24.07.2009 32 °C
Months ago Ciarán, friend and delightful obscurantist, alerted me to an interesting upcoming event: a total solar eclipse. It would only be visible over a certain arc of Asia, a curve which happened to sit just a few hundred kilometres above Lishui.
Ahead of time we weren't even sure we would be in China on the day, but that all worked out and so on 22 July we were out on the balcony in our PJs buoyed by eclipse excitement.
Our frequently unseen neighbours, a mix of teachers of all ages and their kids, were out in force too.
These guys, not seen since they were watching us barbecue like they were seeing a bizarre exotic ritual, even had eclipse glasses for the occasion!
Another block over, meanwhile, a lady and her son had gotten hold of what looked like a piece of glass doused in black ink and were determinedly using it.
This Chinese girl, age unknown (they look the same from 11 to 35!) spent most of the time on either her house phone or mobile, and then went running off down the hill right in the middle of the eclipse for some reason.
As for ourselves, well I discovered you could look askance at the eclipse with two pairs of shades on without going blind. I realise this is not medically sound, but was a working solution for a lazy observer! We really only got the 85% version of what they had in the actual path of totality - the sun still had a tiny sliver of moon-like presence.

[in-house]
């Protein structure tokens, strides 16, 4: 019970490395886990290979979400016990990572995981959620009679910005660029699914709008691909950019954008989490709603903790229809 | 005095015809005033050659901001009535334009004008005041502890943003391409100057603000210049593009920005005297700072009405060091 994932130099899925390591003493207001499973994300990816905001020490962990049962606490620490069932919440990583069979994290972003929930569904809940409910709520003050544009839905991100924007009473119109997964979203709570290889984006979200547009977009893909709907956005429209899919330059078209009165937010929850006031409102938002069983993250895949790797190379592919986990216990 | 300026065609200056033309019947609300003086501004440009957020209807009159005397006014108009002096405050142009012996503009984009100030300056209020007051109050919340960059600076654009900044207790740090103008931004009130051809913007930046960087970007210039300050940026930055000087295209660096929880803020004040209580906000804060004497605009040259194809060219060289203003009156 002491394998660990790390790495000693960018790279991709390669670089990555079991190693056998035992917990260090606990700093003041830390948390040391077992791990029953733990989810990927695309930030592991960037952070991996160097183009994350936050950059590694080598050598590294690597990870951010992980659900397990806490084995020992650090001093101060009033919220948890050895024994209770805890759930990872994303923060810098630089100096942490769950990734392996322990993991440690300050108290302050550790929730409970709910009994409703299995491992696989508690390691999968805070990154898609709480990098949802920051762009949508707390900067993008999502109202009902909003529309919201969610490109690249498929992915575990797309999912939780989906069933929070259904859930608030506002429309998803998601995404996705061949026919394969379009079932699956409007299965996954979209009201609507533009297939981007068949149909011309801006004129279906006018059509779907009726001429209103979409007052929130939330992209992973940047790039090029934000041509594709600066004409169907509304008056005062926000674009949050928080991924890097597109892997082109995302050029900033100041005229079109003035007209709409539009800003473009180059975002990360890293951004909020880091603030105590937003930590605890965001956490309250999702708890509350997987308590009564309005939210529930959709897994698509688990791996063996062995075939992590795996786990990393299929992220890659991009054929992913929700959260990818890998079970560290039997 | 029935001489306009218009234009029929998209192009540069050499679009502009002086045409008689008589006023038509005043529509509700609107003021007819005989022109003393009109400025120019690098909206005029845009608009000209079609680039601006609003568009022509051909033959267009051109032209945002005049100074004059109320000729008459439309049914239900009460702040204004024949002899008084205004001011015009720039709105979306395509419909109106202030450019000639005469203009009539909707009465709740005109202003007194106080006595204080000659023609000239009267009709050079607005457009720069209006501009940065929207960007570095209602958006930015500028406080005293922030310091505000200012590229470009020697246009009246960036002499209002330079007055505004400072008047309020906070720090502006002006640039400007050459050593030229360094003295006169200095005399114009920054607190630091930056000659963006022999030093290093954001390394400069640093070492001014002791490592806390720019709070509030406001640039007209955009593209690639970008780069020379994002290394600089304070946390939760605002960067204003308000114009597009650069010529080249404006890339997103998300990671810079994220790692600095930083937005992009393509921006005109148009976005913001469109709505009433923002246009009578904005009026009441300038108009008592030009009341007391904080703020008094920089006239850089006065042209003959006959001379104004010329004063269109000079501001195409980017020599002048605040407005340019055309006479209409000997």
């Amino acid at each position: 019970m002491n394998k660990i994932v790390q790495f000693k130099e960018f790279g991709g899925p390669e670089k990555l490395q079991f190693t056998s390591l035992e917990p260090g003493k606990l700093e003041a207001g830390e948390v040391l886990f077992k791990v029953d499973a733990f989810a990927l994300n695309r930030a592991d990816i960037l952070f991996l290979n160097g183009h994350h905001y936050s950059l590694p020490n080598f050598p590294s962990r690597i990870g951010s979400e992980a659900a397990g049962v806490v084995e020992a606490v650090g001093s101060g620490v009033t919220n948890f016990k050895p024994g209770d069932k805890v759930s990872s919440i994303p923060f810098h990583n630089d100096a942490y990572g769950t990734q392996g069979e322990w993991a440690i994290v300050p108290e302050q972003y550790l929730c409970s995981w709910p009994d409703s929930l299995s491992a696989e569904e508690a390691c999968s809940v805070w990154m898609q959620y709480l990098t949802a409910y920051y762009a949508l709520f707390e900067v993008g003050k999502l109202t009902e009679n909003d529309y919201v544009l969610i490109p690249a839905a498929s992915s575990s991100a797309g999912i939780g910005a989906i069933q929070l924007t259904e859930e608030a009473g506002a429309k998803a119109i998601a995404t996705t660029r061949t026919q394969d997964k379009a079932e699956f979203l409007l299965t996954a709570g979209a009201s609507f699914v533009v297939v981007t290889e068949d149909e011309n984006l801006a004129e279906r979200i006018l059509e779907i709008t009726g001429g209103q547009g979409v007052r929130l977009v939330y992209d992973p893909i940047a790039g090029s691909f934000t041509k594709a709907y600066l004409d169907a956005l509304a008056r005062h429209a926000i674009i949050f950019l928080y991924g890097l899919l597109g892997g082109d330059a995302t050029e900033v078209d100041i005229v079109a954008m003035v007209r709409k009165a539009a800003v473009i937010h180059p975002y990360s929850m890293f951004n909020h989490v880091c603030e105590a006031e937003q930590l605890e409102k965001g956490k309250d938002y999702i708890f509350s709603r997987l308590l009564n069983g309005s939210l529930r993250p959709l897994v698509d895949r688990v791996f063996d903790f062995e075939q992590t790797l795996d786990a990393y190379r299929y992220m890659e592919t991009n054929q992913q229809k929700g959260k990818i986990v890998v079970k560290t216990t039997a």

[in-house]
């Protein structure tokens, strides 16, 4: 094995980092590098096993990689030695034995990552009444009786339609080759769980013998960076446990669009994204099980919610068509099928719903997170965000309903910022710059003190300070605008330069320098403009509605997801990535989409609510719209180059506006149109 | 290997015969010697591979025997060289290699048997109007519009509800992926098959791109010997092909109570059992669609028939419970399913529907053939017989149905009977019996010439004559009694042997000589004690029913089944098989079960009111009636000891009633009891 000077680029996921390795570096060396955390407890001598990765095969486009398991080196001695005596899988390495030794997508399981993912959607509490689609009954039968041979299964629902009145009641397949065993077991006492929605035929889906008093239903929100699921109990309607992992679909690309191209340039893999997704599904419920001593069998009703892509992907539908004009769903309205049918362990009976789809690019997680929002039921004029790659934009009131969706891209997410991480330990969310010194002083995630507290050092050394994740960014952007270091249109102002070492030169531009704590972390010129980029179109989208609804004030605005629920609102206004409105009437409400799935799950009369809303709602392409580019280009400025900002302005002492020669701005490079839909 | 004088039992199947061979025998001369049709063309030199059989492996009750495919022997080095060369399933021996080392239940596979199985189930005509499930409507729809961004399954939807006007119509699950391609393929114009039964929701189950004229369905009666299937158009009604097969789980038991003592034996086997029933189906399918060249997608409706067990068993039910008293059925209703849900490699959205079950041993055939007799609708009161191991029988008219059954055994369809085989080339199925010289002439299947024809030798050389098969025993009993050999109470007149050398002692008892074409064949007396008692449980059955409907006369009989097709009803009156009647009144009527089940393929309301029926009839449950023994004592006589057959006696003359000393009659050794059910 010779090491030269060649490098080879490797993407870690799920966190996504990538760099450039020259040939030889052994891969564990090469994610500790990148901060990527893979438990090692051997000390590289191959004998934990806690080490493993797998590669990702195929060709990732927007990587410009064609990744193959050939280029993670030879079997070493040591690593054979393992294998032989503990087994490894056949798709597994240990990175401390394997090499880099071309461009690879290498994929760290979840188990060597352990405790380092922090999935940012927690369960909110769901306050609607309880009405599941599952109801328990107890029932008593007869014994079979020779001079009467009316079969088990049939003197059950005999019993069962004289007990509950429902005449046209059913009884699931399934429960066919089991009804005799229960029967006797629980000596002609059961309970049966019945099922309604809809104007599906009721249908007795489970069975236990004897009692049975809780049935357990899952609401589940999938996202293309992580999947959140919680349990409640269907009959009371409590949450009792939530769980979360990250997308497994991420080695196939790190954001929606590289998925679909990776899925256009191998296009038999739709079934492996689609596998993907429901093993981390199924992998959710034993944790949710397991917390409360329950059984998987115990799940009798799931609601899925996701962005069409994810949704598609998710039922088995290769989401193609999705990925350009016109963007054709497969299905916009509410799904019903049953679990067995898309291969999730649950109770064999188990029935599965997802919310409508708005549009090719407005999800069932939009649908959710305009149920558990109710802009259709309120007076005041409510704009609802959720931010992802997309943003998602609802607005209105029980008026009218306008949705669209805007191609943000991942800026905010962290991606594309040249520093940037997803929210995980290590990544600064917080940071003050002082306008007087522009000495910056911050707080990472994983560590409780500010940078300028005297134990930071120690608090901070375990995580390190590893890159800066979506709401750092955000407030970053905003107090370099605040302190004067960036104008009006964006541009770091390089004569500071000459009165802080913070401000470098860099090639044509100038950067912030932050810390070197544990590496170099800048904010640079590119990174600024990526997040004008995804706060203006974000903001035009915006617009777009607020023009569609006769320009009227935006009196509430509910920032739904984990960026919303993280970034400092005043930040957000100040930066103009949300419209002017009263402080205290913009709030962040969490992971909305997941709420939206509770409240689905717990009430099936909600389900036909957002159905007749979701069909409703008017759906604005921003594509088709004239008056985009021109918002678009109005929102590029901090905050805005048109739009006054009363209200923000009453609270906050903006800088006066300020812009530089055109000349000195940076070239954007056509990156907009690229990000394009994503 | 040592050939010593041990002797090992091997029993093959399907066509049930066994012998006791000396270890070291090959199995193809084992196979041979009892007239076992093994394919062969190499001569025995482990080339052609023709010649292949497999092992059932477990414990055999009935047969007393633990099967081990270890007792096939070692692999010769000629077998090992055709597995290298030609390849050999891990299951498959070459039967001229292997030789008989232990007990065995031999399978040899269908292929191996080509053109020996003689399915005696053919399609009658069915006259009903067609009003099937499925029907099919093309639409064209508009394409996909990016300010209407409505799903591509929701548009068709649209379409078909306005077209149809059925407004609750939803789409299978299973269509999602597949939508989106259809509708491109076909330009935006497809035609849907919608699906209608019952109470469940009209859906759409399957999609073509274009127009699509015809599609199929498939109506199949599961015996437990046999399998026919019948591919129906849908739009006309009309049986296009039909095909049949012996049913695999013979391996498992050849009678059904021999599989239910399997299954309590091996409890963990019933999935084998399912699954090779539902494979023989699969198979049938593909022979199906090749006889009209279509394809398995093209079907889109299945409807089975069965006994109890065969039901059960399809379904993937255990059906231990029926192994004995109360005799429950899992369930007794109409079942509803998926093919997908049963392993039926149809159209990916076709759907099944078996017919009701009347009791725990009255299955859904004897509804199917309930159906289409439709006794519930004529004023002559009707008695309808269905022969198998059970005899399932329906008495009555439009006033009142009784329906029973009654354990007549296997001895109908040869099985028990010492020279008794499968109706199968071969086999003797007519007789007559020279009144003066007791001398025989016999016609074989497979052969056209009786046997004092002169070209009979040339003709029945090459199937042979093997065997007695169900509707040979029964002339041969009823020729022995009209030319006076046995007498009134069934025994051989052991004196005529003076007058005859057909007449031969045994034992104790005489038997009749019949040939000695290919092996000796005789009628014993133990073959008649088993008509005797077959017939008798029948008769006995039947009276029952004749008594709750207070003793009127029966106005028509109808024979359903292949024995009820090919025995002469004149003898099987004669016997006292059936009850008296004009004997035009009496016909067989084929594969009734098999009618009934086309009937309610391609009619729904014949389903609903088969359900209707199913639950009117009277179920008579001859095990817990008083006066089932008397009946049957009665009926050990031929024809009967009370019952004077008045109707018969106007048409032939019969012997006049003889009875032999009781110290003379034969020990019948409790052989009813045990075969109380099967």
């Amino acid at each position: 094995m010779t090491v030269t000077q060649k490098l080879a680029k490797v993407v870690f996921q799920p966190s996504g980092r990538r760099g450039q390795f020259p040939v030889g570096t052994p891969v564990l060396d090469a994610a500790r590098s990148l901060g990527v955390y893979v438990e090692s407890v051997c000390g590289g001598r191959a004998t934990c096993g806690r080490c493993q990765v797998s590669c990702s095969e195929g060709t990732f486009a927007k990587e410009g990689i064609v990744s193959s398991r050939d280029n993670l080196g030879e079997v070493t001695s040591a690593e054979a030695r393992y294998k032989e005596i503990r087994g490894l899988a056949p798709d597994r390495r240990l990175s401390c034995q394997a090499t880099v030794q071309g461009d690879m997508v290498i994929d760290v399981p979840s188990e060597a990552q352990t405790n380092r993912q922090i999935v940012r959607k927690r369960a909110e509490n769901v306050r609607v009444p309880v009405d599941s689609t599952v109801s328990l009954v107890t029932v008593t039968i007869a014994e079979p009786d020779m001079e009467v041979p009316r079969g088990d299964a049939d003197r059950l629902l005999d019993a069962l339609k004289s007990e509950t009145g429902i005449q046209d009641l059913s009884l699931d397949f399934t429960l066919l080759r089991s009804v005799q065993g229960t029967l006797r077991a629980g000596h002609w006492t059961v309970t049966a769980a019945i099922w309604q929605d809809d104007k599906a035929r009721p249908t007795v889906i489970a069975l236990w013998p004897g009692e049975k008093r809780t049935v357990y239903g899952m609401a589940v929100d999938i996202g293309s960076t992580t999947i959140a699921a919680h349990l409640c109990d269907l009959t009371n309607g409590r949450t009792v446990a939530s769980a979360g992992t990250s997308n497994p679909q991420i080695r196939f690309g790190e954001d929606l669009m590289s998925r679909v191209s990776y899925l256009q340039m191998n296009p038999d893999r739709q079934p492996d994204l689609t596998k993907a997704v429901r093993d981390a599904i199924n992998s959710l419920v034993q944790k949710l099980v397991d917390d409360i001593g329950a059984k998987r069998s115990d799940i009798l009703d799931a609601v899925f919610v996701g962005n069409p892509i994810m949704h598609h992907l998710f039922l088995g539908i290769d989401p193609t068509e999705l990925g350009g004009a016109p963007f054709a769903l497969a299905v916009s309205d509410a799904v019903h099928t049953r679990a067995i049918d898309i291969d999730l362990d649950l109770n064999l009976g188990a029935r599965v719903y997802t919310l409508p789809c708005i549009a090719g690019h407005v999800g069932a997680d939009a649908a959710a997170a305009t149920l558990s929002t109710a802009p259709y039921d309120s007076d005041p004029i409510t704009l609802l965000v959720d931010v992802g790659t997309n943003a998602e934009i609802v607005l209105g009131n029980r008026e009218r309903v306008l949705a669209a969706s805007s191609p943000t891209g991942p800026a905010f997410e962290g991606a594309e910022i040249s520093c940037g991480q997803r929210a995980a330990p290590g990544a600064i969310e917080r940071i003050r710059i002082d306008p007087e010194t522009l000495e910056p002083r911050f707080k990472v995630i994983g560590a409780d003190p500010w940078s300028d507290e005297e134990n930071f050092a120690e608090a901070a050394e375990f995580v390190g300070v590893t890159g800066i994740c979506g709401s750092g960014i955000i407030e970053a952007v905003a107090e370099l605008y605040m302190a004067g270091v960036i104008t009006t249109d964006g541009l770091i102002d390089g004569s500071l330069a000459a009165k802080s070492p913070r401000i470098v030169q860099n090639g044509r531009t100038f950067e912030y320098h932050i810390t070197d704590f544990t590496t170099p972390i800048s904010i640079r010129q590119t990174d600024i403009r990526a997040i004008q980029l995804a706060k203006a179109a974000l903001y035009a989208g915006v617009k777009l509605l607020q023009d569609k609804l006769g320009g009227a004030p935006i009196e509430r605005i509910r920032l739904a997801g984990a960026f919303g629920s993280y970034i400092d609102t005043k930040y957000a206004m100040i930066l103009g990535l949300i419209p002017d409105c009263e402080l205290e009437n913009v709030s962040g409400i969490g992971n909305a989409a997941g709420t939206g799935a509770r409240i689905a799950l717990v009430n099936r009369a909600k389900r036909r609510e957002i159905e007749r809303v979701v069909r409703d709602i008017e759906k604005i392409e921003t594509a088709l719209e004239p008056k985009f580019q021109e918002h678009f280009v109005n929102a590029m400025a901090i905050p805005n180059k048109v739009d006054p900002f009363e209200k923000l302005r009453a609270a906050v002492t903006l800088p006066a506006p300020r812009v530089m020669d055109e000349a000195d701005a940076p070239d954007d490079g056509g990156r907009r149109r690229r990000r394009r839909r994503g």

It still looked really cool - the campus was cloaked in semi-darkness of an unnatural kind, while the inside of the apartment was as dark as the middle of the night. Made me think of the eerie, tinted vision of U2's 'Last Night On Earth' video. Mere minutes later, the sun came back out and normal 30-plus scorching service resumed as if nothing untoward had occurred.
So it's at this point, as the eclipse fever starts to fade, that you start realise the hype behind an event like this is considerable. 'The longest total solar eclipse of the 21st Century', not to be outdone in anybody's lifetime we're told but only in the year 2132. You believe it without realising you're just being sold a different superlative each time.
Credit must go to BBC News for at least partially dispelling this myth: the next total solar eclipse is not an unreachable 123 years away, it's next summer. That's right, for two minutes or so on 11 July 2010, be in Argentina or be square. Until next time dear readers, consider that if the sun being blocked out is supposed to be the amazing part, why does anyone but the geekiest scientist care that it's a few minutes shorter?